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NEWS
By CAM SIMPSON AND AAMER MADHANI and CAM SIMPSON AND AAMER MADHANI,CHICAGO TRIBUNE | October 9, 2005
American tax dollars and the wartime needs of the U.S. military are fueling an illicit pipeline of cheap foreign labor into Iraq, mainly impoverished Asians who often are deceived, exploited and put in harm's way with little protection. The U.S. has long condemned the practices that characterize this human trade as it operates elsewhere in the Middle East. Yet this very system is part of the privatization of the American war effort and is central to the operations of Halliburton subsidiary KBR, the U.S. military's biggest private contractor in Iraq.
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NEWS
June 13, 2005
Blast derails train traveling to Moscow from Chechnya MOSCOW - A bomb derailed a passenger train traveling from Chechnya to Moscow yesterday, injuring at least 15 people in what officials described as a terrorist attack. The bombing occurred after a relative lull in attacks in Russia, one suggesting that security officials were making progress against those behind a wave of terrorist acts, including the seizure of the school in Beslan in September that left more than 330 people dead. There were no immediate claims of responsibility for the bombing, but the timing and the target suggested a link to the war in Chechnya.
SPORTS
By JOHN EISENBERG | December 25, 2004
LIKE MANY PEOPLE who root for the Orioles, Tony Pente would love to find Carlos Delgado or a new starting pitcher among his holiday gifts. But Pente has more basic desires this year, such as a safe return to his wife and four children in 2005, and good things for the people of Afghanistan, where he is in a yearlong Army deployment. Pente, 34, is an intelligence specialist with deep Baltimore-area roots. He grew up in Anne Arundel County and graduated from Northeast High School. His grandfather is the unofficial mayor of Little Italy whose bedroom serves as the projection room for the open-air summer movie festival.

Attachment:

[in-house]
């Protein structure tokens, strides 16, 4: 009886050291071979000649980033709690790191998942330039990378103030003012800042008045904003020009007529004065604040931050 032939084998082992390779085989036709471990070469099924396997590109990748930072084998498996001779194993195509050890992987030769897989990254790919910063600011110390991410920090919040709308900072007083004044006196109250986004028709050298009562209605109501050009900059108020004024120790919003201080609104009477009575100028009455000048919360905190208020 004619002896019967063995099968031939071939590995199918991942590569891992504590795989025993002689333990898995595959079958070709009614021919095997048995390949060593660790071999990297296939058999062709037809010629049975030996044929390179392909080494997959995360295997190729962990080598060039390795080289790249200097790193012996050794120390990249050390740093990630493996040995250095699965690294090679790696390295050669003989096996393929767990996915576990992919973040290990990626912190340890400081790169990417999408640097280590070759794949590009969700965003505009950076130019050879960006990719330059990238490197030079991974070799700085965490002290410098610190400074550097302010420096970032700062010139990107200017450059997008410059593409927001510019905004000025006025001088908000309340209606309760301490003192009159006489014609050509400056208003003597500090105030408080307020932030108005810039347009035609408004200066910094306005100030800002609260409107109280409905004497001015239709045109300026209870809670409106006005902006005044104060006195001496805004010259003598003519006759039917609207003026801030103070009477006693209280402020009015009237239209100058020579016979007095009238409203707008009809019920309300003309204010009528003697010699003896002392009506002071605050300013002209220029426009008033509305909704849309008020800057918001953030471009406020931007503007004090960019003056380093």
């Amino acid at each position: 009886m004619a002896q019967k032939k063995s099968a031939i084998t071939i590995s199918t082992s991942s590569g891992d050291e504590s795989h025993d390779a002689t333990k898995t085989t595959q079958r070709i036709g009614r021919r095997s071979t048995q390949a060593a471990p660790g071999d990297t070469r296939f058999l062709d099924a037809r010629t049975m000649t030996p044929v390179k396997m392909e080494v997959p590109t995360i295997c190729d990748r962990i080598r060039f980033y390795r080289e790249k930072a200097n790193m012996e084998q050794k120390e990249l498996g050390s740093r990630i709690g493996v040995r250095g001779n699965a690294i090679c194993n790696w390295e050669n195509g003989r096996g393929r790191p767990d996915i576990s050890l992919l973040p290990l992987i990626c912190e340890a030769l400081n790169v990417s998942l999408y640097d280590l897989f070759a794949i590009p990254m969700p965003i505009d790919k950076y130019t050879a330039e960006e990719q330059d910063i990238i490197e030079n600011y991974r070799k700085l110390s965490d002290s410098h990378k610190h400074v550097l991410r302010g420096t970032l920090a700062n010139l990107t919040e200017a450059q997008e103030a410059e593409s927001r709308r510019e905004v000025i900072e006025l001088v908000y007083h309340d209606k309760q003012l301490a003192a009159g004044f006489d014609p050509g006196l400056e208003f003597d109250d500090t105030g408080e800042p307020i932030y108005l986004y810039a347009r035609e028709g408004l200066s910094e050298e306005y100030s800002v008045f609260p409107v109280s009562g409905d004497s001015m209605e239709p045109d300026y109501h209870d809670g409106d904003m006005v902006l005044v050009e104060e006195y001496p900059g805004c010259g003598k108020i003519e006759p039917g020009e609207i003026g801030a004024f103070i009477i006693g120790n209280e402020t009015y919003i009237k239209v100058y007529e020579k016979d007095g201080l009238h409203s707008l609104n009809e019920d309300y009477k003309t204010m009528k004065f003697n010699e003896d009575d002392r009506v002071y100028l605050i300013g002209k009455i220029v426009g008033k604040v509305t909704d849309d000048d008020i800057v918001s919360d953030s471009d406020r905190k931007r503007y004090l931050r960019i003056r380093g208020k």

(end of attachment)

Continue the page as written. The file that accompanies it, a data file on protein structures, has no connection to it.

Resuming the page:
NEWS
By LOS ANGELES TIMES | August 19, 2004
WASHINGTON - The Army has abruptly reversed itself and decided to pay all of Halliburton Co.'s fees to house and feed U.S. troops in Iraq and Kuwait after the company threatened to legally challenge the effort to penalize it. The Houston oil-and-service company announced early Tuesday that the Army had decided to pay just 85 percent for services in the war zone after a dispute over how the company calculated its bills. But late Tuesday, a spokeswoman for the Army Field Support Command said the 15 percent penalty for the company's Kellogg Brown and Root subsidiary - amounting to an estimated $60 million a month - would not be levied.
NEWS
By T. Christian Miller and T. Christian Miller,LOS ANGELES TIMES | August 12, 2004
WASHINGTON - Pentagon auditors have found that Halliburton Co. cannot properly document more than $1.8 billion worth of work done under its contracts in Iraq and Kuwait, U.S. Army officials said yesterday. The latest setback for the Houston-based oil services company came in an audit by the Defense Contract Auditing Agency, which also found that the company's system for generating cost estimates used in negotiations with the government was "inadequate." The agency recommended that government contracting officials demand fixes within 45 days and seek more detailed information during negotiations with Halliburton, which has contracts worth as much as $18.2 billion in Iraq to feed and house troops and restore the country's oil infrastructure.